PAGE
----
The question is pretty much as stated in the title. I'm in an algorithms course and the professor and I disagree regarding whether or not operations performed on an ArrayList sublist (a sublist generated by ArrayList.sublist) can be considered 'in place'. To my read of the Java API:

Returns a view of the portion of this list between the specified fromIndex, inclusive, and toIndex, exclusive. (If fromIndex and toIndex are equal, the returned list is empty.) The returned list is backed by this list, so non-structural changes in the returned list are reflected in this list, and vice-versa. The returned list supports all of the optional list operations.

you are still manipulating the 'master' ArrayList directly. To his view, you are copying references from the 'master' array into a new sub-array which means employing ArrayList.subList is not considered 'in place'. Obviously, for the purposes of the course what he says goes (that is, if I want to pass :-/) but I would like to know either way for my own growth as a programmer. Code is below - and thank you!

```
public static int findK (int findME, int mVal, ArrayList<Integer> arr) {
// pre stage return variable
int returnVal = -1;
// make a subarray consisting of indexes 0 - ((m-2)+(m-1)).
// this because the relationship between the m, p, and q
// is p>q>m - therfore the max value of q is m-1 and the
// max value of p is m-2.
int newArrSize = (mVal-2) + (mVal-1);
ArrayList<Integer> subArr = new ArrayList<Integer>(arr.subList(0, newArrSize));
// make the list smaller by looking at only the last [mVal]
// elements. this because we know what we're looking for
// has to be in the second section of the array, and that
// section can't possibly be larger than mVal
int fromIndex = subArr.size() - mVal;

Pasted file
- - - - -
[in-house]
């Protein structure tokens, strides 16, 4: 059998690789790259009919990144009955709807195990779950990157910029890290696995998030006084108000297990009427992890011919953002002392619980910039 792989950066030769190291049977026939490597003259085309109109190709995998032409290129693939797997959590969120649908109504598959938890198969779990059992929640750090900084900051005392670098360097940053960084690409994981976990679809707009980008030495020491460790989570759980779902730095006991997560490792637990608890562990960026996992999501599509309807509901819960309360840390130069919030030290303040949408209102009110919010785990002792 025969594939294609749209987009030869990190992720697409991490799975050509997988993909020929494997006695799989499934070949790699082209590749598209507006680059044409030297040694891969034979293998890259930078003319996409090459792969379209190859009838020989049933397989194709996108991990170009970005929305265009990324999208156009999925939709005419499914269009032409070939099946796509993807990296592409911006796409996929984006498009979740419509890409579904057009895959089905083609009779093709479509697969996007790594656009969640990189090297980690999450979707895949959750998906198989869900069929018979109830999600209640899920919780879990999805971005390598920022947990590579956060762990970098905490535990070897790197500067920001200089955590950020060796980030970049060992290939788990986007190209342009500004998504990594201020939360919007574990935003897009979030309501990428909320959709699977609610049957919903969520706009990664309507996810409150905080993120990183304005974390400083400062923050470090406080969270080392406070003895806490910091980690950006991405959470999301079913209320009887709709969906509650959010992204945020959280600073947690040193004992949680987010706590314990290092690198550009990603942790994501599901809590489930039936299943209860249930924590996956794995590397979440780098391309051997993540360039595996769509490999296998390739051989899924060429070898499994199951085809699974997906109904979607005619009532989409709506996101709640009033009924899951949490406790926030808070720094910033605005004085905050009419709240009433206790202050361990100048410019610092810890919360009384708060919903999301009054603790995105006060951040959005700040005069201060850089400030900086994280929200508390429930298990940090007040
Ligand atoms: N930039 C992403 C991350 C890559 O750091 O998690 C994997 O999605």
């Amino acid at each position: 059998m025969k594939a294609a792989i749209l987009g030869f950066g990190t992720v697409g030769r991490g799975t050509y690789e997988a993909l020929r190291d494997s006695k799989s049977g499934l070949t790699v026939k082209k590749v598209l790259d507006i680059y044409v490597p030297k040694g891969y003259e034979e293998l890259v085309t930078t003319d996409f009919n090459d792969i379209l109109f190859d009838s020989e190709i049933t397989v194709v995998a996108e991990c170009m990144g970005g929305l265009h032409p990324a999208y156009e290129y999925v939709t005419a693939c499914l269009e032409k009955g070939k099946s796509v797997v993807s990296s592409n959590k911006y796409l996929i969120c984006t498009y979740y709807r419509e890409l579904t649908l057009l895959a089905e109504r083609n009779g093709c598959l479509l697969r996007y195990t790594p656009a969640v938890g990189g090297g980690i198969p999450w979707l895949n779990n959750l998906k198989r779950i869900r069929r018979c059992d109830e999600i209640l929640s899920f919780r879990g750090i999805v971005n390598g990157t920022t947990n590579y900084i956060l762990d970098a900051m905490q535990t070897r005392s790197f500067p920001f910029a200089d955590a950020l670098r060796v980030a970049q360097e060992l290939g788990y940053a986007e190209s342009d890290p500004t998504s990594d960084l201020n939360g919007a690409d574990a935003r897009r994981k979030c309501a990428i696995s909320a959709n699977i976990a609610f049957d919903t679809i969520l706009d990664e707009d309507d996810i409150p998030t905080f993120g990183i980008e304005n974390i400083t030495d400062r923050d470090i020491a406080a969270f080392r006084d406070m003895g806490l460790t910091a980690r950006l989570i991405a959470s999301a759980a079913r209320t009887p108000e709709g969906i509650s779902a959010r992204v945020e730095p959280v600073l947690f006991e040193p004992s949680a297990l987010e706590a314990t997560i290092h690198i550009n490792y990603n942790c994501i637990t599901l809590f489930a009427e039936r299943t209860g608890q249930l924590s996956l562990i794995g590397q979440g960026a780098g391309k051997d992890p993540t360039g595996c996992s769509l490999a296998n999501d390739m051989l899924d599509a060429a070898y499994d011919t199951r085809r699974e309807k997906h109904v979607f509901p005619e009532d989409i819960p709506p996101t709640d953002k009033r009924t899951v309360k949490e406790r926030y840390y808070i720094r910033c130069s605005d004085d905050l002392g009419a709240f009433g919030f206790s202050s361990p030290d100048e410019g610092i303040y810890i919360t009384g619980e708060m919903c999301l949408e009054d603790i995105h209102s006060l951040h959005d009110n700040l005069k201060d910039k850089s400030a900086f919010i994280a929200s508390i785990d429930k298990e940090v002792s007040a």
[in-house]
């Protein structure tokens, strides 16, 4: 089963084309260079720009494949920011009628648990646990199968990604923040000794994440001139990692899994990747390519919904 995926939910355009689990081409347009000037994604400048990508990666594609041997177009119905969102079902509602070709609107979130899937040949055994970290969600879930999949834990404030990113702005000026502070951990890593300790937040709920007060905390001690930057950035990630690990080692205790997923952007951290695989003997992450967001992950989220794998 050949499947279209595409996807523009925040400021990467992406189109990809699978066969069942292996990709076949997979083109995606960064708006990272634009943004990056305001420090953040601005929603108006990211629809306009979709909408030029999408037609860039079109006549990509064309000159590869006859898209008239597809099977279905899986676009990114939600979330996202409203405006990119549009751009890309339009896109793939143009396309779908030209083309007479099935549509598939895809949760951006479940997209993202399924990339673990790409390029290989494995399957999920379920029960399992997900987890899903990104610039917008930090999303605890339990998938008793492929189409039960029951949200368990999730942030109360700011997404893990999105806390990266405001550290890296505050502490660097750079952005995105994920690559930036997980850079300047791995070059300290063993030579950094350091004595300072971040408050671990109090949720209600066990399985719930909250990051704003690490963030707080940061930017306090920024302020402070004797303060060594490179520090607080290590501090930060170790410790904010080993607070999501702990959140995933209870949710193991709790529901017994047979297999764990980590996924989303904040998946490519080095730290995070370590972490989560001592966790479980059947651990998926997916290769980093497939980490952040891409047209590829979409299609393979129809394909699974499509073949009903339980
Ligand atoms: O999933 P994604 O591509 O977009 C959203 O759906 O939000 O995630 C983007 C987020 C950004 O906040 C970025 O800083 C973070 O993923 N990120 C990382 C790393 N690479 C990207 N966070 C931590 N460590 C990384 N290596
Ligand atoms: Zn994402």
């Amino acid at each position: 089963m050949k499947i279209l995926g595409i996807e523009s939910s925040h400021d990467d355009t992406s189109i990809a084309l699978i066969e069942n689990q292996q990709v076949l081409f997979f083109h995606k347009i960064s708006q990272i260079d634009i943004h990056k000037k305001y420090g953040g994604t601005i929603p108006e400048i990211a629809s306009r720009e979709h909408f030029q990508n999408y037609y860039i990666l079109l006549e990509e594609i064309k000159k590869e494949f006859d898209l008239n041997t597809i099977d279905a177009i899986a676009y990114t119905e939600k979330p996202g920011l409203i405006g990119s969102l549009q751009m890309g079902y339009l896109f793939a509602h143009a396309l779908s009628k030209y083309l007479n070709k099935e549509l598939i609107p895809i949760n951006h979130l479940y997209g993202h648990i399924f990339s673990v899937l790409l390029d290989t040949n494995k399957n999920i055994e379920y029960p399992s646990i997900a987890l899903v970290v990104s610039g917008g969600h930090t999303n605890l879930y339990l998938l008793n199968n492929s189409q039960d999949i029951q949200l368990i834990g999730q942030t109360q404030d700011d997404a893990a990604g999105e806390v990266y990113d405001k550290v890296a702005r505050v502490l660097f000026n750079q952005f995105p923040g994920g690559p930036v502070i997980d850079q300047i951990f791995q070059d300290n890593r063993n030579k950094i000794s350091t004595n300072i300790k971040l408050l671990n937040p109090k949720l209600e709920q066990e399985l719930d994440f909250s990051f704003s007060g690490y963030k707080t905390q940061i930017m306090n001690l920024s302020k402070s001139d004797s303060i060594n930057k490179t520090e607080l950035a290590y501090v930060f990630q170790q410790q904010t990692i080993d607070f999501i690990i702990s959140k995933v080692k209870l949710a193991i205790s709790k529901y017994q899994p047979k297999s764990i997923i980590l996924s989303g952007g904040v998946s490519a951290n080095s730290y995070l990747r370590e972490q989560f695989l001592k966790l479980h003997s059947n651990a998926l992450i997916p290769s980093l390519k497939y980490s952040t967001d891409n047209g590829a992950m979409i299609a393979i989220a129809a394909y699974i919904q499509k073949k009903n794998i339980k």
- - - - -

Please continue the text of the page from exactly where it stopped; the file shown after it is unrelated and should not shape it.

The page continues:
subArr = new ArrayList<Integer> (subArr.subList(fromIndex, subArr.size()));
// at this point we can do a simple binary search, which on an
// a sorted array of size mVal is lg(m)
while (subArr.size() > 1) {
// get midpoint value
int midPointIndex = subArr.size() / 2;
int midPointValue = subArr.get(midPointIndex);
// check for case where midpoint value is in the first
// region of the array
// check for case where the midpoint is less than the
// findME value
//
// if true, discard first half of the array
if ((midPointValue == 9000) || (midPointValue < findME)) {
subArr = new ArrayList<Integer> (subArr.subList(midPointIndex, subArr.size()));
continue;
}
// else if midpoint is less than findMe, discard the second
// half of the array
else if (midPointValue > findME) {
subArr = new ArrayList<Integer> (subArr.subList(0, midPointIndex));
continue;
}
// if we're here, we've found our value!
returnVal = midPointValue;
break;
}
// check for match and return result to caller
// only perform check if we haven't already found the value
// we're looking for
if (returnVal == -1) returnVal = (subArr.get(0) == findME) ? (subArr.get(0)) : (-1);
return returnVal;
}
```

`ArrayList<Integer>`

no matter what you do with it, and that test doesn't even have much to do with the issue at hand anyways. I'd just direct them to the source code, as nowhere in there can they prove that a new list is made. All that's made is a newview. The abundance of`ArrayList.this.___`

and`parent.___`

only show that the sublist delegates all work to the containing class. – awksp Jun 3 '14 at 3:42